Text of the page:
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serving jesus christ the king

The Great god of Education

Its exam time—that means great weather for the rest of us, while students sit in sweltering exam halls in various stages of panic and angst. It means stress and pressure for many, students and parents alike—parents of stressed children, and parents who wish their children were a little more stressed about the whole thing. The rousing speeches made by teachers at the start of the year—“These are the most important exams of your life”—now seem a tad over the top as some students have worked themselves into a frenzy of forgetfulness.

And in the midst of it all we have become educational snobs—valuing qualifications over wisdom, over practical ability. It’s almost as if you are a nobody unless you have a gone to university. The reality is that there are many jobs which you learn far better by going in at the bottom and working your way up through gaining far more experience than hours sitting in lectures.

I remember Tony Blair stating that it was his aim to have half the population of the UK going to university. I thought it a bizarre goal, because you can’t legislate brains into existence; all you can do is drop the standards of universities to match the ability of the top half of the population.

And so it is that we have made a god out of education. Education is valuable without doubt. But when we continue to press our young people into the one mould, we end up disillusioning them when they fail. God has not made us all the same. And when we make a god out of anything other than God, in other words when we train people to think something like, “This exam/degree/success defines who I am”, it has a nasty tendency to turn around and bite us.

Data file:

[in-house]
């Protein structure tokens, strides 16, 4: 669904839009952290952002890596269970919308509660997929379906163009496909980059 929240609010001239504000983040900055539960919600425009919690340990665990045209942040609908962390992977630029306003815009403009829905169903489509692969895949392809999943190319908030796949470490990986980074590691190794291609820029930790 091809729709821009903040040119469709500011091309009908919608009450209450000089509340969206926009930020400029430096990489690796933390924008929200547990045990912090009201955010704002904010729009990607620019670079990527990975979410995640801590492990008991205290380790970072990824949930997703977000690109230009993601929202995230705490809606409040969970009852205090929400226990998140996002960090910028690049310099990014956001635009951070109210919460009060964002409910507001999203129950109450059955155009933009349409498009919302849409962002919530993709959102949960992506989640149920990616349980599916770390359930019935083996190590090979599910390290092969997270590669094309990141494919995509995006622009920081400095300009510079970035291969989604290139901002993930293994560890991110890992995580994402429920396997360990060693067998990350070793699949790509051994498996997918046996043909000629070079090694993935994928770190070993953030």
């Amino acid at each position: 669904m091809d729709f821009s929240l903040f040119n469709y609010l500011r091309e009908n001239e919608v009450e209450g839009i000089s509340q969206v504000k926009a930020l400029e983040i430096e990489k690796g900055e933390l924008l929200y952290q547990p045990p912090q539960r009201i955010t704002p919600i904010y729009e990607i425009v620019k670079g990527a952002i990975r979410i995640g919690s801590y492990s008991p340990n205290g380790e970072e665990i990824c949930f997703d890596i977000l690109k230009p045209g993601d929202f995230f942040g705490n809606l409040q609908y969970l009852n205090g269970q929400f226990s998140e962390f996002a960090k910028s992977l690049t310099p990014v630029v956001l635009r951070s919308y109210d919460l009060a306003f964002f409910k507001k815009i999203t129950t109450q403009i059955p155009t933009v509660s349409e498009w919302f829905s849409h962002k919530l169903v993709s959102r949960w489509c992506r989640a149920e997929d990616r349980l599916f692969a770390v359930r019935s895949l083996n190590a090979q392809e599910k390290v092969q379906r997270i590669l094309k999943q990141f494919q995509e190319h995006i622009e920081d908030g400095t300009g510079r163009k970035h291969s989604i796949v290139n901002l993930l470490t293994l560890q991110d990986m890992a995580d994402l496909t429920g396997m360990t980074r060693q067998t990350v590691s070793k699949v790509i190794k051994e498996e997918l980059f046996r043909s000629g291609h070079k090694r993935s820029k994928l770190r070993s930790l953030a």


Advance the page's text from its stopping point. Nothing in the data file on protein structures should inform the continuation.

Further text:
If we make a god out of success in study, what do you do when you fail? Success is a cruel taskmaster. It doesn’t forgive. It beats us up when we fail it. It writes us off. And when we succeed it gives us unrealistic opinions of itself and pushes us on for more—until we find that success doesn’t answer the deepest longings of the soul.

I’m not arguing for a return to the dark ages. Education is valuable. But not everyone needs it to the same level. It is not the be-all and end-all. We need to see that when we make anything other than God the centre of our lives we end up dysfunctioning as human beings. It is when we place things in their proper relation to God that we are free to do whatever we were made to do, and free to fail and not be defined by it.

The reason for that is ultimately that Jesus is the only god who, when we fail, forgives us, accepts us and gives us an identity that is not based on our achievements—an identity which, therefore, cannot be taken away.